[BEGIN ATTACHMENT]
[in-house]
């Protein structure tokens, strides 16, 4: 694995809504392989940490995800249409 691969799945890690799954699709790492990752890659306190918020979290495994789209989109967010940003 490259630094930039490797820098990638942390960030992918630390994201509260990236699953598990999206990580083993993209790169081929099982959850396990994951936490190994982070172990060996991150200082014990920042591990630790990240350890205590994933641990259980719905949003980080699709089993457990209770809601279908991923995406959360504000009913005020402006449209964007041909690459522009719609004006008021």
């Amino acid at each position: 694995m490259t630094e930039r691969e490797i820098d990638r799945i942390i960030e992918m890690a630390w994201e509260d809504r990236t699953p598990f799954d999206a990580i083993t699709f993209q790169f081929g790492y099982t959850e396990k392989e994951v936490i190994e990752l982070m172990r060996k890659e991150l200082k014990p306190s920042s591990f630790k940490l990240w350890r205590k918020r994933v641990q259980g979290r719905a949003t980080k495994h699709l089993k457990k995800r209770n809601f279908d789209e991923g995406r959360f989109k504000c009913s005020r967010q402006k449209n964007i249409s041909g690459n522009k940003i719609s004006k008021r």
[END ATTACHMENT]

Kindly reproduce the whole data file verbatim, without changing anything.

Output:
[in-house]
């Protein structure tokens, strides 16, 4: 694995809504392989940490995800249409 691969799945890690799954699709790492990752890659306190918020979290495994789209989109967010940003 490259630094930039490797820098990638942390960030992918630390994201509260990236699953598990999206990580083993993209790169081929099982959850396990994951936490190994982070172990060996991150200082014990920042591990630790990240350890205590994933641990259980719905949003980080699709089993457990209770809601279908991923995406959360504000009913005020402006449209964007041909690459522009719609004006008021």
């Amino acid at each position: 694995m490259t630094e930039r691969e490797i820098d990638r799945i942390i960030e992918m890690a630390w994201e509260d809504r990236t699953p598990f799954d999206a990580i083993t699709f993209q790169f081929g790492y099982t959850e396990k392989e994951v936490i190994e990752l982070m172990r060996k890659e991150l200082k014990p306190s920042s591990f630790k940490l990240w350890r205590k918020r994933v641990q259980g979290r719905a949003t980080k495994h699709l089993k457990k995800r209770n809601f279908d789209e991923g995406r959360f989109k504000c009913s005020r967010q402006k449209n964007i249409s041909g690459n522009k940003i719609s004006k008021r």